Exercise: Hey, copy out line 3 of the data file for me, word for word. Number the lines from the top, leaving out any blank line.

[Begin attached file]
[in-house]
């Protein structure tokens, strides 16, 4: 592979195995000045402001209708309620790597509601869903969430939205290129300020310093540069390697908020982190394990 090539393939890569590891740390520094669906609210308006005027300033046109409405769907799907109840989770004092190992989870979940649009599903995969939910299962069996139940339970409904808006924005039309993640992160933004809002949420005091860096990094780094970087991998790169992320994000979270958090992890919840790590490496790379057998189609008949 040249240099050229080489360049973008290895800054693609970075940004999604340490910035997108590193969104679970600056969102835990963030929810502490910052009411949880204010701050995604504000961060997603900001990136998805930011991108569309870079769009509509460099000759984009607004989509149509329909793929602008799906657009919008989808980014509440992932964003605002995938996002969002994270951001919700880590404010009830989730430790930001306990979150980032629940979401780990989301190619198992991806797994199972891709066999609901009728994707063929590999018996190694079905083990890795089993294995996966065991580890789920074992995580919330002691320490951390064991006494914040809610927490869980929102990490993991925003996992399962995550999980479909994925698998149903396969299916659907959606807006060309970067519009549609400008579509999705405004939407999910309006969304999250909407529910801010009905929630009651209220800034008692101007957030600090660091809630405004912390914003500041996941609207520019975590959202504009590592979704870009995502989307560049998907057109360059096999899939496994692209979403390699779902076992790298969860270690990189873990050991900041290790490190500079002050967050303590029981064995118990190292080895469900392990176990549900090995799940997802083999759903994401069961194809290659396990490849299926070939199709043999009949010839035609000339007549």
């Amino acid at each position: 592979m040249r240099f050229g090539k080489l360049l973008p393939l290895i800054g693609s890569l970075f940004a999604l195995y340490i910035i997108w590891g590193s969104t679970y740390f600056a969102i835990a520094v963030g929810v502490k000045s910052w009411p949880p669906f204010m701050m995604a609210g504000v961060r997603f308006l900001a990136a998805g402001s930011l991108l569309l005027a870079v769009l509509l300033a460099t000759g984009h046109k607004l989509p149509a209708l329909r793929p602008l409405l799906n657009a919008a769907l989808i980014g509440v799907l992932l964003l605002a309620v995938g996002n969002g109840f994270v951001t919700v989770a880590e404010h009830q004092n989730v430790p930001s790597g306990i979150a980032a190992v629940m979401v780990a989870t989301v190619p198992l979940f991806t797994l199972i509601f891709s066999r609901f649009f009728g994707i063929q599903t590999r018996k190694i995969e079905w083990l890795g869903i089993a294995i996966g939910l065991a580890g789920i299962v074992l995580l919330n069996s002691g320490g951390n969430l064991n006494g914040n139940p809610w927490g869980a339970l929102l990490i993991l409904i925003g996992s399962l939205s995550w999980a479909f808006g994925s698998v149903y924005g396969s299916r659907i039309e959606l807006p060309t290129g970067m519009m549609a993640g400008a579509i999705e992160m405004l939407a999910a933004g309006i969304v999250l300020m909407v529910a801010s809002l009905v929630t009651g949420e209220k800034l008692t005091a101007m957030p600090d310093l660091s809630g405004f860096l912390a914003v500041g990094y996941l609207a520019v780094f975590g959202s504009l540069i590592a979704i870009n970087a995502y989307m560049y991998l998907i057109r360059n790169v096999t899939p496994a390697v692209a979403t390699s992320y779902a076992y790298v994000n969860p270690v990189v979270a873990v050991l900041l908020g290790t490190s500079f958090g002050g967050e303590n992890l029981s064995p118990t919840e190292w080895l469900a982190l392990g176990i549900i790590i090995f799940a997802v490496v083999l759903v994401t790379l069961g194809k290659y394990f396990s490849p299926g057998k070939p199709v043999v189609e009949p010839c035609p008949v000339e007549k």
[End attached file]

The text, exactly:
């Amino acid at each position: 592979m040249r240099f050229g090539k080489l360049l973008p393939l290895i800054g693609s890569l970075f940004a999604l195995y340490i910035i997108w590891g590193s969104t679970y740390f600056a969102i835990a520094v963030g929810v502490k000045s910052w009411p949880p669906f204010m701050m995604a609210g504000v961060r997603f308006l900001a990136a998805g402001s930011l991108l569309l005027a870079v769009l509509l300033a460099t000759g984009h046109k607004l989509p149509a209708l329909r793929p602008l409405l799906n657009a919008a769907l989808i980014g509440v799907l992932l964003l605002a309620v995938g996002n969002g109840f994270v951001t919700v989770a880590e404010h009830q004092n989730v430790p930001s790597g306990i979150a980032a190992v629940m979401v780990a989870t989301v190619p198992l979940f991806t797994l199972i509601f891709s066999r609901f649009f009728g994707i063929q599903t590999r018996k190694i995969e079905w083990l890795g869903i089993a294995i996966g939910l065991a580890g789920i299962v074992l995580l919330n069996s002691g320490g951390n969430l064991n006494g914040n139940p809610w927490g869980a339970l929102l990490i993991l409904i925003g996992s399962l939205s995550w999980a479909f808006g994925s698998v149903y924005g396969s299916r659907i039309e959606l807006p060309t290129g970067m519009m549609a993640g400008a579509i999705e992160m405004l939407a999910a933004g309006i969304v999250l300020m909407v529910a801010s809002l009905v929630t009651g949420e209220k800034l008692t005091a101007m957030p600090d310093l660091s809630g405004f860096l912390a914003v500041g990094y996941l609207a520019v780094f975590g959202s504009l540069i590592a979704i870009n970087a995502y989307m560049y991998l998907i057109r360059n790169v096999t899939p496994a390697v692209a979403t390699s992320y779902a076992y790298v994000n969860p270690v990189v979270a873990v050991l900041l908020g290790t490190s500079f958090g002050g967050e303590n992890l029981s064995p118990t919840e190292w080895l469900a982190l392990g176990i549900i790590i090995f799940a997802v490496v083999l759903v994401t790379l069961g194809k290659y394990f396990s490849p299926g057998k070939p199709v043999v189609e009949p010839c035609p008949v000339e007549k």